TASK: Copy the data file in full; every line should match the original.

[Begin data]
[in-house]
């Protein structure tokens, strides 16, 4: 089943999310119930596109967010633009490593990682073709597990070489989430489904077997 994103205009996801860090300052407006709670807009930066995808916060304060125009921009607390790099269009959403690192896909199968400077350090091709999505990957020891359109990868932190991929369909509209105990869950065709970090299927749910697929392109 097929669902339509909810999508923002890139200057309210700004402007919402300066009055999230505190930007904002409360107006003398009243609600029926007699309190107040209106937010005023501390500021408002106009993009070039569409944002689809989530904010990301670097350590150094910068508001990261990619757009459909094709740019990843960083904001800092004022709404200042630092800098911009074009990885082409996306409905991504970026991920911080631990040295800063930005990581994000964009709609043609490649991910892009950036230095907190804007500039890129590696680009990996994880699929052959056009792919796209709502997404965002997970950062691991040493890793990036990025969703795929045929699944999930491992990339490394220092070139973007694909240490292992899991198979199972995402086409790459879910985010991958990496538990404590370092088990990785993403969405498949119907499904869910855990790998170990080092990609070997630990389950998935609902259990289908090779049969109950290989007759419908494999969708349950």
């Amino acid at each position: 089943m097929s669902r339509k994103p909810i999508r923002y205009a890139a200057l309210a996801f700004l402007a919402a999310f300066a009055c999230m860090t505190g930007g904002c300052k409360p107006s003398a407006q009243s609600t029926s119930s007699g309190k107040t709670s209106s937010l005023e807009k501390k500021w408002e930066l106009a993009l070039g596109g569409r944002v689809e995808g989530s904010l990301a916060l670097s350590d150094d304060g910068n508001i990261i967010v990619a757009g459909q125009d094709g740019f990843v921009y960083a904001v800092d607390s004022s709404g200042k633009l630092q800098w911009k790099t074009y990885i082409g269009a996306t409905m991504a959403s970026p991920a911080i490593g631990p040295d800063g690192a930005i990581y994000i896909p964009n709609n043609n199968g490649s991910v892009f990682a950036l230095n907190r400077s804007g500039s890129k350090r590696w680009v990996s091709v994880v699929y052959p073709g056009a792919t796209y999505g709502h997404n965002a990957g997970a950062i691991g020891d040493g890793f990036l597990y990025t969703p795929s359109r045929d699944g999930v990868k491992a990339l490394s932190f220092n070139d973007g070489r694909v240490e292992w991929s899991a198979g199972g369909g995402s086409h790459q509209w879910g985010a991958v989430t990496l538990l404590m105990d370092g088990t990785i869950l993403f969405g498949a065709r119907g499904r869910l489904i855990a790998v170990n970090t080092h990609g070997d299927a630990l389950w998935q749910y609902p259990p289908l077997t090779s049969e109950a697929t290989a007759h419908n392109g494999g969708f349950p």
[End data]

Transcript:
[in-house]
């Protein structure tokens, strides 16, 4: 089943999310119930596109967010633009490593990682073709597990070489989430489904077997 994103205009996801860090300052407006709670807009930066995808916060304060125009921009607390790099269009959403690192896909199968400077350090091709999505990957020891359109990868932190991929369909509209105990869950065709970090299927749910697929392109 097929669902339509909810999508923002890139200057309210700004402007919402300066009055999230505190930007904002409360107006003398009243609600029926007699309190107040209106937010005023501390500021408002106009993009070039569409944002689809989530904010990301670097350590150094910068508001990261990619757009459909094709740019990843960083904001800092004022709404200042630092800098911009074009990885082409996306409905991504970026991920911080631990040295800063930005990581994000964009709609043609490649991910892009950036230095907190804007500039890129590696680009990996994880699929052959056009792919796209709502997404965002997970950062691991040493890793990036990025969703795929045929699944999930491992990339490394220092070139973007694909240490292992899991198979199972995402086409790459879910985010991958990496538990404590370092088990990785993403969405498949119907499904869910855990790998170990080092990609070997630990389950998935609902259990289908090779049969109950290989007759419908494999969708349950």
């Amino acid at each position: 089943m097929s669902r339509k994103p909810i999508r923002y205009a890139a200057l309210a996801f700004l402007a919402a999310f300066a009055c999230m860090t505190g930007g904002c300052k409360p107006s003398a407006q009243s609600t029926s119930s007699g309190k107040t709670s209106s937010l005023e807009k501390k500021w408002e930066l106009a993009l070039g596109g569409r944002v689809e995808g989530s904010l990301a916060l670097s350590d150094d304060g910068n508001i990261i967010v990619a757009g459909q125009d094709g740019f990843v921009y960083a904001v800092d607390s004022s709404g200042k633009l630092q800098w911009k790099t074009y990885i082409g269009a996306t409905m991504a959403s970026p991920a911080i490593g631990p040295d800063g690192a930005i990581y994000i896909p964009n709609n043609n199968g490649s991910v892009f990682a950036l230095n907190r400077s804007g500039s890129k350090r590696w680009v990996s091709v994880v699929y052959p073709g056009a792919t796209y999505g709502h997404n965002a990957g997970a950062i691991g020891d040493g890793f990036l597990y990025t969703p795929s359109r045929d699944g999930v990868k491992a990339l490394s932190f220092n070139d973007g070489r694909v240490e292992w991929s899991a198979g199972g369909g995402s086409h790459q509209w879910g985010a991958v989430t990496l538990l404590m105990d370092g088990t990785i869950l993403f969405g498949a065709r119907g499904r869910l489904i855990a790998v170990n970090t080092h990609g070997d299927a630990l389950w998935q749910y609902p259990p289908l077997t090779s049969e109950a697929t290989a007759h419908n392109g494999g969708f349950p």